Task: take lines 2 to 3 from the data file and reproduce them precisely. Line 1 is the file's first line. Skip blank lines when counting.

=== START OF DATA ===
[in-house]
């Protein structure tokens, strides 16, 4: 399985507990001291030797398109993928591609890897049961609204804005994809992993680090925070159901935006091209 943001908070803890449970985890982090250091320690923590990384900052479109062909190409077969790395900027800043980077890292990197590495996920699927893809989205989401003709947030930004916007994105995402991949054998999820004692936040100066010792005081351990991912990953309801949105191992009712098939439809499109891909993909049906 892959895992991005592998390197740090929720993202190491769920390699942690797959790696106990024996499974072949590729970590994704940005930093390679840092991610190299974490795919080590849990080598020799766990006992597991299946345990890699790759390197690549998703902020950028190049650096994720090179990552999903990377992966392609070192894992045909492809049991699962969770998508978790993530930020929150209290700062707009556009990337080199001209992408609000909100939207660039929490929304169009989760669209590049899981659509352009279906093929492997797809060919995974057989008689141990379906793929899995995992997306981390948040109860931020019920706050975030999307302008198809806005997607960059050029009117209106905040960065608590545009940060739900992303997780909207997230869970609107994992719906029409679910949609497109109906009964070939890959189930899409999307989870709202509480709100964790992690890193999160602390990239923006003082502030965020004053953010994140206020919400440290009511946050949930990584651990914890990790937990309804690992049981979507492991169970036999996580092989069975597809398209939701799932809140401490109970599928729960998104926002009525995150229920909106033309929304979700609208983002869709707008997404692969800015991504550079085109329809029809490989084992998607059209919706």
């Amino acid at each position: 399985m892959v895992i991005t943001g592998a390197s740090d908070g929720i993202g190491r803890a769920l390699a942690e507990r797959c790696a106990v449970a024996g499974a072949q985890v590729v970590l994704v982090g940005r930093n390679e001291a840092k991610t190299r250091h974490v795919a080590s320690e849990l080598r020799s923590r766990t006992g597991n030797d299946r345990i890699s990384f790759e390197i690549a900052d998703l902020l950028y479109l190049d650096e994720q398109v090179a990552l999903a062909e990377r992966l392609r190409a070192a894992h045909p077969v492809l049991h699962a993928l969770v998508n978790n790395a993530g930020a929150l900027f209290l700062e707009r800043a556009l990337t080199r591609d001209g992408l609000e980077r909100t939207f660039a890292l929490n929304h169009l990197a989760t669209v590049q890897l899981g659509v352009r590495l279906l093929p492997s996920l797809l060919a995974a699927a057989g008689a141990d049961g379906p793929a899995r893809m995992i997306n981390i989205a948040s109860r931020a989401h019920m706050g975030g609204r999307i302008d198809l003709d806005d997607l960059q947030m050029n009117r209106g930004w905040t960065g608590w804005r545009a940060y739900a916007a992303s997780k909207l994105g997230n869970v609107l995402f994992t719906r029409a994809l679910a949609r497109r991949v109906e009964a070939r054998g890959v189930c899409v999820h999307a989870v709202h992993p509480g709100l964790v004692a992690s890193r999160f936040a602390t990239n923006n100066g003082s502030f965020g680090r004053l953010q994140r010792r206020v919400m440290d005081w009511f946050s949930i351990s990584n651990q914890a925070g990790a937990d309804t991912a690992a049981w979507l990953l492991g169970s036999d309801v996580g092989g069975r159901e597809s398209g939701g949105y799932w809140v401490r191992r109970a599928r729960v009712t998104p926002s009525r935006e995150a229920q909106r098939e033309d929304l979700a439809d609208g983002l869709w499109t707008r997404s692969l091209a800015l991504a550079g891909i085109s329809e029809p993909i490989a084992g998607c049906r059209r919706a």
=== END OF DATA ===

């Protein structure tokens, strides 16, 4: 399985507990001291030797398109993928591609890897049961609204804005994809992993680090925070159901935006091209 943001908070803890449970985890982090250091320690923590990384900052479109062909190409077969790395900027800043980077890292990197590495996920699927893809989205989401003709947030930004916007994105995402991949054998999820004692936040100066010792005081351990991912990953309801949105191992009712098939439809499109891909993909049906 892959895992991005592998390197740090929720993202190491769920390699942690797959790696106990024996499974072949590729970590994704940005930093390679840092991610190299974490795919080590849990080598020799766990006992597991299946345990890699790759390197690549998703902020950028190049650096994720090179990552999903990377992966392609070192894992045909492809049991699962969770998508978790993530930020929150209290700062707009556009990337080199001209992408609000909100939207660039929490929304169009989760669209590049899981659509352009279906093929492997797809060919995974057989008689141990379906793929899995995992997306981390948040109860931020019920706050975030999307302008198809806005997607960059050029009117209106905040960065608590545009940060739900992303997780909207997230869970609107994992719906029409679910949609497109109906009964070939890959189930899409999307989870709202509480709100964790992690890193999160602390990239923006003082502030965020004053953010994140206020919400440290009511946050949930990584651990914890990790937990309804690992049981979507492991169970036999996580092989069975597809398209939701799932809140401490109970599928729960998104926002009525995150229920909106033309929304979700609208983002869709707008997404692969800015991504550079085109329809029809490989084992998607059209919706």
């Amino acid at each position: 399985m892959v895992i991005t943001g592998a390197s740090d908070g929720i993202g190491r803890a769920l390699a942690e507990r797959c790696a106990v449970a024996g499974a072949q985890v590729v970590l994704v982090g940005r930093n390679e001291a840092k991610t190299r250091h974490v795919a080590s320690e849990l080598r020799s923590r766990t006992g597991n030797d299946r345990i890699s990384f790759e390197i690549a900052d998703l902020l950028y479109l190049d650096e994720q398109v090179a990552l999903a062909e990377r992966l392609r190409a070192a894992h045909p077969v492809l049991h699962a993928l969770v998508n978790n790395a993530g930020a929150l900027f209290l700062e707009r800043a556009l990337t080199r591609d001209g992408l609000e980077r909100t939207f660039a890292l929490n929304h169009l990197a989760t669209v590049q890897l899981g659509v352009r590495l279906l093929p492997s996920l797809l060919a995974a699927a057989g008689a141990d049961g379906p793929a899995r893809m995992i997306n981390i989205a948040s109860r931020a989401h019920m706050g975030g609204r999307i302008d198809l003709d806005d997607l960059q947030m050029n009117r209106g930004w905040t960065g608590w804005r545009a940060y739900a916007a992303s997780k909207l994105g997230n869970v609107l995402f994992t719906r029409a994809l679910a949609r497109r991949v109906e009964a070939r054998g890959v189930c899409v999820h999307a989870v709202h992993p509480g709100l964790v004692a992690s890193r999160f936040a602390t990239n923006n100066g003082s502030f965020g680090r004053l953010q994140r010792r206020v919400m440290d005081w009511f946050s949930i351990s990584n651990q914890a925070g990790a937990d309804t991912a690992a049981w979507l990953l492991g169970s036999d309801v996580g092989g069975r159901e597809s398209g939701g949105y799932w809140v401490r191992r109970a599928r729960v009712t998104p926002s009525r935006e995150a229920q909106r098939e033309d929304l979700a439809d609208g983002l869709w499109t707008r997404s692969l091209a800015l991504a550079g891909i085109s329809e029809p993909i490989a084992g998607c049906r059209r919706a």